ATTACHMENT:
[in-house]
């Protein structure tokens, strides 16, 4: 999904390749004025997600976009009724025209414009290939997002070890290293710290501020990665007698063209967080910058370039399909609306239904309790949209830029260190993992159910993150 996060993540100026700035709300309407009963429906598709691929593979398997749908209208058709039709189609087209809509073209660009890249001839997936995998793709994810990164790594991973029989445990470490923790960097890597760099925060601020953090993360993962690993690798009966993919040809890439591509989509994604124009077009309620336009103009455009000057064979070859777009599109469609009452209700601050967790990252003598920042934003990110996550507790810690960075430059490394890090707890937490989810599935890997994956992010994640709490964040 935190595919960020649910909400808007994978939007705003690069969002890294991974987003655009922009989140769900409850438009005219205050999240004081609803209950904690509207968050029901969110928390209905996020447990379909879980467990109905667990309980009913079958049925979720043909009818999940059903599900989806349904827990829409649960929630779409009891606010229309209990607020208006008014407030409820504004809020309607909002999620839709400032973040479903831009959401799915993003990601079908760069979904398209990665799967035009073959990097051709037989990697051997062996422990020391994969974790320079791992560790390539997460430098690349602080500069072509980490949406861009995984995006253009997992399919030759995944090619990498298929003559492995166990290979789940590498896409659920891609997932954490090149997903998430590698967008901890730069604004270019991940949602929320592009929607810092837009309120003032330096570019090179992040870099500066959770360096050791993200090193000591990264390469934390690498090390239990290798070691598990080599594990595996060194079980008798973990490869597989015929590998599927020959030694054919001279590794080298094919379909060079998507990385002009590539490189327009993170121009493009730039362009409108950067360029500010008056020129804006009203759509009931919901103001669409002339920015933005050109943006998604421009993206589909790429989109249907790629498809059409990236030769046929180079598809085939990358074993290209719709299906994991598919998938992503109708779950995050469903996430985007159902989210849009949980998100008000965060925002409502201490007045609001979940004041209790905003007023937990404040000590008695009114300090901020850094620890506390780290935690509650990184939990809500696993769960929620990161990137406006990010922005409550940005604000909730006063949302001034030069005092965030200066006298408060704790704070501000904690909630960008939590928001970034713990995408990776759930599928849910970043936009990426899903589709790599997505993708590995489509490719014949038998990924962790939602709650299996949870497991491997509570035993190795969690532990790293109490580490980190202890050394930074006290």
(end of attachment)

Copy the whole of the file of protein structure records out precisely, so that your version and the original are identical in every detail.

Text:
[in-house]
């Protein structure tokens, strides 16, 4: 999904390749004025997600976009009724025209414009290939997002070890290293710290501020990665007698063209967080910058370039399909609306239904309790949209830029260190993992159910993150 996060993540100026700035709300309407009963429906598709691929593979398997749908209208058709039709189609087209809509073209660009890249001839997936995998793709994810990164790594991973029989445990470490923790960097890597760099925060601020953090993360993962690993690798009966993919040809890439591509989509994604124009077009309620336009103009455009000057064979070859777009599109469609009452209700601050967790990252003598920042934003990110996550507790810690960075430059490394890090707890937490989810599935890997994956992010994640709490964040 935190595919960020649910909400808007994978939007705003690069969002890294991974987003655009922009989140769900409850438009005219205050999240004081609803209950904690509207968050029901969110928390209905996020447990379909879980467990109905667990309980009913079958049925979720043909009818999940059903599900989806349904827990829409649960929630779409009891606010229309209990607020208006008014407030409820504004809020309607909002999620839709400032973040479903831009959401799915993003990601079908760069979904398209990665799967035009073959990097051709037989990697051997062996422990020391994969974790320079791992560790390539997460430098690349602080500069072509980490949406861009995984995006253009997992399919030759995944090619990498298929003559492995166990290979789940590498896409659920891609997932954490090149997903998430590698967008901890730069604004270019991940949602929320592009929607810092837009309120003032330096570019090179992040870099500066959770360096050791993200090193000591990264390469934390690498090390239990290798070691598990080599594990595996060194079980008798973990490869597989015929590998599927020959030694054919001279590794080298094919379909060079998507990385002009590539490189327009993170121009493009730039362009409108950067360029500010008056020129804006009203759509009931919901103001669409002339920015933005050109943006998604421009993206589909790429989109249907790629498809059409990236030769046929180079598809085939990358074993290209719709299906994991598919998938992503109708779950995050469903996430985007159902989210849009949980998100008000965060925002409502201490007045609001979940004041209790905003007023937990404040000590008695009114300090901020850094620890506390780290935690509650990184939990809500696993769960929620990161990137406006990010922005409550940005604000909730006063949302001034030069005092965030200066006298408060704790704070501000904690909630960008939590928001970034713990995408990776759930599928849910970043936009990426899903589709790599997505993708590995489509490719014949038998990924962790939602709650299996949870497991491997509570035993190795969690532990790293109490580490980190202890050394930074006290």